What I Watched, What You Watched #14

Sorry I missed last week’s What I Watched, What You Watched. I was feeling under the weather and couldn’t get any writing done. At any rate, you already know that I only reviewed Mascots these past two weeks, but that didn’t stop me from seeing multiple films over the period.

I started my week with a fifteen-minute trailer for Doctor Strange. I won’t be reviewing that one for another week, but I can comment on the trailer. It starts out rough, with some really terrible pieces of dialogue, but boy does it pick up. The effects are incredible, and at times it almost plays like a live-action Rick and Morty, proving that Dan Harmon’s alleged rewrites are alive and well in this script. And the effects-my god, are the effects impressive. This has potential to be a great superhero film, and I am excited for it. Afterwards, I got a coupon to see Deepwater Horizon, so, you know, might as well see that too. I thought it was a fine sendup to 70s disaster films, and did a good job of just presenting a good story without bloviating one way or the other. Although I have to ask: did anyone else find it to have a lot of weird Titanic homages? Like, there was no romance, but it seemed like it was following James Cameron’s epic beat for beat, including its own Propellor Man. I dunno, just seemed really weird. I also had the chance to see Ghostbusters: Answer the Call. Yikes. That film did not hold up. While I stand by the review I wrote at the time, I realize now that many of those jokes do not hold up, even if Leslie Jones is still great. At best, that is a C film, not the B- I gave it at the time.

Of course, I also continued my 31 Days of Horror binge. I’ll admit, many factors-including a Wifi crash-caused a delay in the marathon. I have fallen a week behind. However, I’m back on track, and hope I can catch back up in order to hold to an average of one-a-day for the remainder of the month. I started the binge with Evil Dead II: Dead by Dawn. My God, is that a great horror comedy. While many films try to play one of those types over the other, Sam Raimi is great because he balances them evenly. Of course, this film doesn’t work without Bruce Campbell, who’s Ash Williams is may be the greatest horror movie hero of all time-on par with Laurie Strode and Ellen Ripley. The hand sequence is an all-time great, and will stand as such for all eternity. I followed this up with The Wicker Man. Holy crap, is that film hilarious. I’m not sure if Nicolas Cage played it campy or not, but I’ll give him the benefit of the doubt, because I like him. Either way, the script is terrible on its own, and the film is so nightmarishly bad it needs to be seen. Next came The Strangers, a film I wanted to like more than I did. There was a lot of good stuff there. I mean, look at the Bag Man sequence-that’s great filmmaking. But a terrible ending and a weak performance from Liv Tyler and Scott Speedman ruin it overall. I don’t know. Maybe Bryan Bertino should take another stab at this-with a better cast and a tighter ending, maybe he could make a better film here. Otherwise, I have to give it a shrug. Next I watched Sleepaway Camp, a completely bonkers film from beginning to end. For an hour and ten minutes, the film is just bad-it looks cheap, the actors suck, and the deaths are stupid. And then the ending. My God, the ending. It’s so shocking, so terrible and amazing, that it makes the entire film worthwhile. I’m not joking. Watch this, just to see how insane that twist is. Next was Children of the Corn, a terribly acted and terribly written Stephen King interpretation. I guess Isaac and Malachai are scary every once in a while, but I got no joy out of this film. It’s not great. It also lacks the humor that makes it a so-bad-it’s-good masterpiece, like King’s Dreamcatcher. Holy hell, is Dreamcatcher bizarre. Nothing makes sense, there’s almost thirty plots, and the main plot involves Damien Lewis and Jason Lee fighting aliens that come out of people’s asses. You can’t make that up.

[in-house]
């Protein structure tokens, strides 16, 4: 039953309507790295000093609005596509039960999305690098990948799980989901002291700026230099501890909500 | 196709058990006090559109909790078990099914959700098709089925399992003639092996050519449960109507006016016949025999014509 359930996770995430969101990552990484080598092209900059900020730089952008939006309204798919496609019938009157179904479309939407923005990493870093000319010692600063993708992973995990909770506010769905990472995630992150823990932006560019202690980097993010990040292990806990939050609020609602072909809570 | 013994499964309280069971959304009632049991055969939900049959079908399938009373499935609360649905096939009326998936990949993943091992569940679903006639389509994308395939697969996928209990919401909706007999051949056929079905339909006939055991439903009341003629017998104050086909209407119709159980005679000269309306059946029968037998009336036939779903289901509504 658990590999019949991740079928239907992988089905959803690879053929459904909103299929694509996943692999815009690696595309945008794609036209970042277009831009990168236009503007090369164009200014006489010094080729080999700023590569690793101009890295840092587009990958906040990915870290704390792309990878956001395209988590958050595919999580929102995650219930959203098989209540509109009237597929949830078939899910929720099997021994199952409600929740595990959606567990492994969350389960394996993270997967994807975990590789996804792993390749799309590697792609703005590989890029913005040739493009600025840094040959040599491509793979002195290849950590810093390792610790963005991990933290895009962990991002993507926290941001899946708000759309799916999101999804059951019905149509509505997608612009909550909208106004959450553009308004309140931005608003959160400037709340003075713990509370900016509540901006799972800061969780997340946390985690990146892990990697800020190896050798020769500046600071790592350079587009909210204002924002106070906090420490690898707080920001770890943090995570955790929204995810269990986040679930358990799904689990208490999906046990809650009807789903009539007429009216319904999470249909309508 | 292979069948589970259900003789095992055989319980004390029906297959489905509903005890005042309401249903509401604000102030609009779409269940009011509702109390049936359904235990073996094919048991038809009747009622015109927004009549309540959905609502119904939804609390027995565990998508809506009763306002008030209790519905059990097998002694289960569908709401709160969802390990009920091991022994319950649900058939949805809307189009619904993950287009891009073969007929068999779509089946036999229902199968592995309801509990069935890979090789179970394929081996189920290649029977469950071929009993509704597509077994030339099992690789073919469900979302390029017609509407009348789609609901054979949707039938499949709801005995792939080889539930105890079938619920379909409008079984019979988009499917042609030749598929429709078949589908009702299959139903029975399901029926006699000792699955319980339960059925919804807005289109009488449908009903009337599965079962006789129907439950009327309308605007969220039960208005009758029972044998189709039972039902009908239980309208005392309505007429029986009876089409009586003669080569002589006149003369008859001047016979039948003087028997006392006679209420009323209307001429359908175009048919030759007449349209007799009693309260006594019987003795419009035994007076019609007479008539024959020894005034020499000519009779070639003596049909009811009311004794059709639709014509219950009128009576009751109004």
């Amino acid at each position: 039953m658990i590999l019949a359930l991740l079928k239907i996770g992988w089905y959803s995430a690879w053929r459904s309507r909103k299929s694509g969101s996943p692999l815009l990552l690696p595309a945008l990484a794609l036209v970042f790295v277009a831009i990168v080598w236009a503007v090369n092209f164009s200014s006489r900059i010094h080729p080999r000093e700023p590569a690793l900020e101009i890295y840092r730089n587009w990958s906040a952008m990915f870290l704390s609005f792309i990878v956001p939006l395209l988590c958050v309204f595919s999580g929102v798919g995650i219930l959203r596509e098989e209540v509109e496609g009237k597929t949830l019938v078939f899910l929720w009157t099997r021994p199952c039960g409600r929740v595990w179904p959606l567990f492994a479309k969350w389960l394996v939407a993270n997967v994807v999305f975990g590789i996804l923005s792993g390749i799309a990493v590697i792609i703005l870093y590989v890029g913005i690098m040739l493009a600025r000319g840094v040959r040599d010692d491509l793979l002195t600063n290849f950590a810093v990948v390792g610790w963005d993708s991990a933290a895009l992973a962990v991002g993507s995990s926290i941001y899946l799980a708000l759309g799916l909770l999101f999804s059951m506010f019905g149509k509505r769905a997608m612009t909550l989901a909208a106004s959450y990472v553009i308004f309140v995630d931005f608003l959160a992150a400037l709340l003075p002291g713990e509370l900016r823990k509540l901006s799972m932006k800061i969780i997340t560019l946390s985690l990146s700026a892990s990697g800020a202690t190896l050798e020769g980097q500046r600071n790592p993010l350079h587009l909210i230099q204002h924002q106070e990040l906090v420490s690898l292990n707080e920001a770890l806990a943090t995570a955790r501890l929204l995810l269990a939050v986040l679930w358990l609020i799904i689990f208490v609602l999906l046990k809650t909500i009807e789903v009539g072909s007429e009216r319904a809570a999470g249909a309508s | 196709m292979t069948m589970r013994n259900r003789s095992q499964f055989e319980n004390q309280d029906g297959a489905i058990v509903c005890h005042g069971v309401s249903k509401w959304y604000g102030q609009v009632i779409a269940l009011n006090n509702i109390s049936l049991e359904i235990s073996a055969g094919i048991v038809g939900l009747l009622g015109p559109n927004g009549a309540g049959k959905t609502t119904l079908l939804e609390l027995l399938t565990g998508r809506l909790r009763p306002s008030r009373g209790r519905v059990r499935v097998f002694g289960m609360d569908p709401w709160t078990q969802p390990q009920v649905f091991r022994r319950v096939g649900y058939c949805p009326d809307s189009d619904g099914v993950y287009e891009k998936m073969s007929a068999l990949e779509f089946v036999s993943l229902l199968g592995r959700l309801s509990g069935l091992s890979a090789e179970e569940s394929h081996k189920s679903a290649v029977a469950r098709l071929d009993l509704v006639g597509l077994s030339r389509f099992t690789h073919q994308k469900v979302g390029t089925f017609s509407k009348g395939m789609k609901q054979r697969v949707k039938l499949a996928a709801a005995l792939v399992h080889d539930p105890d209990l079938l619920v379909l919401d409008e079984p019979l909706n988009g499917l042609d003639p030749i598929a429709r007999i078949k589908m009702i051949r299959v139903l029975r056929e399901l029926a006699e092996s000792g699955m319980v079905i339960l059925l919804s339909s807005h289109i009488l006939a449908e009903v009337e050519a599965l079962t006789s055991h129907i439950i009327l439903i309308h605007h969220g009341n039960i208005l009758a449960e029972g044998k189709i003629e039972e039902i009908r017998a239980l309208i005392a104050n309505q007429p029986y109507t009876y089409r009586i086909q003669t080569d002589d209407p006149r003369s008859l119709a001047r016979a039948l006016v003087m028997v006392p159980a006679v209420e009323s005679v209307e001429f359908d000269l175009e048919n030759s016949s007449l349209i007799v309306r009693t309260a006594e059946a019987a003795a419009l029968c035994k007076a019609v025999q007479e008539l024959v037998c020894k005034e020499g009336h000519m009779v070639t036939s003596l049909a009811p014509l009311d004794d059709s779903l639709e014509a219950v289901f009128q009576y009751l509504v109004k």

In the world of television, I watched a couple of the usual Halloween classics: Charlie Brown, Treehouse of Horror (their 600th episode!), and Hocus Pocus. I also watched my usual shows for review, and some great Saturday Night Live.

Oh, and speaking of TV, I’ve actually begun a new book: TV (The Book), in which Alan Sepinwall and Matt Zoller Seitz, two of our last great critics, spent months and years creating spreadsheet rankings of the best of American television until they ranked the greatest of all time. It’s a great book, and incorporates a lot of the ideas I’m trying to bring to this site. I highly recommend it, and not just because most, if not all, of my favorite shows get honorable mentions.

That’s it for the past few weeks. What about you? See anything worth noting? Want to yell at me for missing last week? Let me know in the comments!

  1. Hush ********
  2. Tucker and Dale vs. Evil *
  3. The Invitation #
  4. Devil #
  5. Zombeavers *
  6. A Nightmare on Elm Street *
  7. Hellraiser *#
  8. Evil Dead II: Dead By Dawn *
  9. The Wicker Man #
  10. The Strangers #
  11. Sleepaway Camp *#
  12. Stephen King’s Children of the Corn *
  13. Dreamcatcher *

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